Nathan’s Royal Enfield Himalayan is probably the best bike if carrying a hell of a lot is essential. For the average UK rider, the G310GS will probably suffice.

 

BMW G310GS blog: Can it handle long journeys?

The little BMW is easy to tuck out of the way when you need to lock it up for the night

 

“It’s not comfortable”

I’m 5’10”, and I’m more than happy on this all day. I do tend to get an achy bum, but this is something I suffer on most bikes. Riding backroads I tend to be moving around a lot, but on motorways I’m more static, so notice it more. I didn’t have any regrets though after hacking back non-stop (besides two fill-ups) from Dorset to Peterborough.

 

“The fuel tank’s too small”

Okay, I might have to concede a bit here. At 11litres it is small – it’s what helps towards that 169.5kg ready-to-ride weight – but ridden gently it’s not too bad.

On the backroads down to Dorset, riding in a very spirited manner, I got 71mpg. That makes the BMW good for 170miles.

On the way home, with the throttle pretty much pinned open on the motorway, I saw 58mpg. The tank will get you about 140miles between fill-ups.

Based on that, I got an average of 65mpg. That’s a maximum tank range of 158 miles, so for safety you’d want to fill up every 130miles or so.

Whether that’s enough will depend on your day-to-day riding. For me, it’s fine, and Steph Jeavons went around the world on a Honda CRF250L, which has a 7.7litre tank; she carried extra in a Rotopax.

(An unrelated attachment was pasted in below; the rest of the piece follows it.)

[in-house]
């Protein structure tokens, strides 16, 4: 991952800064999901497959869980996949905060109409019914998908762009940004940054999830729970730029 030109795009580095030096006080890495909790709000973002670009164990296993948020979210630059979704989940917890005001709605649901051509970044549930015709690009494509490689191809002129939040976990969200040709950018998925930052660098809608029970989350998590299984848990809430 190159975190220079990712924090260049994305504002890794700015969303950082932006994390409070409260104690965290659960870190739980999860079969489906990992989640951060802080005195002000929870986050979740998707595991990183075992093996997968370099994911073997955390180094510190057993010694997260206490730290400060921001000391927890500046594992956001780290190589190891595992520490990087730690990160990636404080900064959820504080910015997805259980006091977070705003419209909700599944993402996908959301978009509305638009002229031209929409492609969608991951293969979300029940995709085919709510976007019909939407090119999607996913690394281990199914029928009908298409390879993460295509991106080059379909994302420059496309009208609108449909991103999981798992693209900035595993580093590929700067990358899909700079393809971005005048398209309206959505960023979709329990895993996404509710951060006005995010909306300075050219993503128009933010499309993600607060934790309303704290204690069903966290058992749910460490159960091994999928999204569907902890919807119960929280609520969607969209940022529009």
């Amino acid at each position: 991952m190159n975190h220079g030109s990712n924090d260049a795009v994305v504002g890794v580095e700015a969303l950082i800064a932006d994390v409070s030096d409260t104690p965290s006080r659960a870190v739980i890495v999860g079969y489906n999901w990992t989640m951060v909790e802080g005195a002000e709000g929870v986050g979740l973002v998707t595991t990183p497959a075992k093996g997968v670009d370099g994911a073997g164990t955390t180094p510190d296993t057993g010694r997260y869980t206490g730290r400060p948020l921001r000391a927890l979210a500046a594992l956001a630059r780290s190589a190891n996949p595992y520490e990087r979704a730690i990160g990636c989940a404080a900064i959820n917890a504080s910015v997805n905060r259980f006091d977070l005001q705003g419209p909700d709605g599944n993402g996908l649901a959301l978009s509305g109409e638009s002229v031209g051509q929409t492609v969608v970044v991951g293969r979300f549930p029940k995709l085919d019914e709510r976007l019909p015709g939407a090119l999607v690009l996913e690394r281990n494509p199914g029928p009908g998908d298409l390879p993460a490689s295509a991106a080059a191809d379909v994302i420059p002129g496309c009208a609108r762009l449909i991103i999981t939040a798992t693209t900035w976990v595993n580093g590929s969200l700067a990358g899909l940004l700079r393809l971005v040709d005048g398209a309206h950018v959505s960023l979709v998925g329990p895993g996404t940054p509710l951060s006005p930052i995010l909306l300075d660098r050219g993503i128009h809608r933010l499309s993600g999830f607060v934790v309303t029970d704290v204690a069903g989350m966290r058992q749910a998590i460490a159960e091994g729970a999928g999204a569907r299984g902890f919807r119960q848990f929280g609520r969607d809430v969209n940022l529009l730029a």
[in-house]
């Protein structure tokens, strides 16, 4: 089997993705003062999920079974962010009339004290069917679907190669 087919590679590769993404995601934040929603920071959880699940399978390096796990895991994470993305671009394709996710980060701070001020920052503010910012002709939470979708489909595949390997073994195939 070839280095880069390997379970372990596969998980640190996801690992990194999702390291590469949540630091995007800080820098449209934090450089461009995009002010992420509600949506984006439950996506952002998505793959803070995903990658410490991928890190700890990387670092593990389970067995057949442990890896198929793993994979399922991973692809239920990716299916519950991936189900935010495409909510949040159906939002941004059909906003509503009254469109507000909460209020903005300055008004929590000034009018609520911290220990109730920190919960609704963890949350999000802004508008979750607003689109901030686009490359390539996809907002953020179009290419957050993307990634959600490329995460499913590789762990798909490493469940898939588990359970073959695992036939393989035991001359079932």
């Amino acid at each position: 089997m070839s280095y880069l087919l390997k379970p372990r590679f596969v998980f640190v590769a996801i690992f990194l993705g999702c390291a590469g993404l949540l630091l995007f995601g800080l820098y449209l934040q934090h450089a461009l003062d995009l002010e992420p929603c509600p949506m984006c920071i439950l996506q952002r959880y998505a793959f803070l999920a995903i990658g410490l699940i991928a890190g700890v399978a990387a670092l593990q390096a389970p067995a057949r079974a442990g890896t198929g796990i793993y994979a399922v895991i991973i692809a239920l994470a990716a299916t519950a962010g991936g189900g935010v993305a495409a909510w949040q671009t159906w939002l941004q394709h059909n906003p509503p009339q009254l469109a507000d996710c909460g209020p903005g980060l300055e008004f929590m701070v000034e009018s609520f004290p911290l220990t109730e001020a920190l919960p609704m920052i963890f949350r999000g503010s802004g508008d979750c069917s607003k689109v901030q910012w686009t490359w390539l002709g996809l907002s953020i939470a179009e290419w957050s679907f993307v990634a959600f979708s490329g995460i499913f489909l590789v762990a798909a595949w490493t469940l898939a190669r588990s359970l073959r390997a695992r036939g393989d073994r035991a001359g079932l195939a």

I reckon it’s the light weight that makes this bike so good – when I take a wrong turn and have to spin around, it’s so much easier on the G310GS. Riding it at MotoGymkhana proved the ease of use and agility, and even as a relatively experienced rider, I cherish the confidence-inspiring size and handling of this thing.

This little BMW shouldn’t be disregarded as a ‘beginner’s bike’ – it’s so much more than that. And yes, it can handle long journeys.

 

A quick look around the G310GS

Taking a break on the way to Dorset to look at the BMW’s highlights

 

Three things I’m loving about the 2018 BMW G310GS

• Very light and easy to ride on almost any surface

• More than fast enough for average riding

• Reasonably priced (for a BMW)

 

Three things that aren’t so good…

• The side-stand bracket is a weak point

• The tank range isn’t great

• Overtaking requires a little more planning

 

Modifications and accessories

• Givi top box mounting adaptor: £61 | www.givi.co.uk

• Givi M5 top box rack: £41.70 | www.givi.co.uk

• Givi Trekker 46 top box: £250.80 | www.givi.co.uk

• Anlas Capra X tyres: £XXX | www.anlas-tyres.co.uk

• BarkBusters handguard kit: £121.99 | www.rg-racing.com

• R&G adventure Bars: £199.99 | www.rg-racing.com

• R&G fork protectors: £39.99 | www.rg-racing.com

• R&G offset cotton reels: £59.99 | www.rg-racing.com

• R&G radiator guard: £76.99 | www.rg-racing.com

 

BMW G310GS blog: Can it handle long journeys?

 

2018 BMW G310GS spec

New price

£5100

Capacity

313cc

Bore x Stroke

80x62.1mm

Engine layout

Single cylinder

Engine details

Reversed orientation (exhaust exits rear),
liquid-cooled DOHC

Power

34hp (25kW) @ 9,500rpm

Torque

21 lb-ft (28Nm) @ 7,500rpm

Average fuel consumption

65mpg tested

Tank size

11 litres

Max range to empty (theoretical)

206 miles

Rider aids

ABS (switchable while riding)

Frame

Steel trellis

Front suspension

41mm upside down forks

Front suspension adjustment

None

Rear suspension

Monoshock

Rear suspension adjustment

Preload

Front brake

1 x 300mm disc, Bybre four-piston
radially-mounted caliper

Rear brake

240mm disc, Bybre two-piston caliper

Front tyre

110/80 R19 Metzeler Tourance

Rear tyre

150/70 R17 Metzeler Tourance

Wheelbase

1420mm

Seat height

835mm

Kerb weight

169.5kg

Website

www.bmw-motorrad.co.uk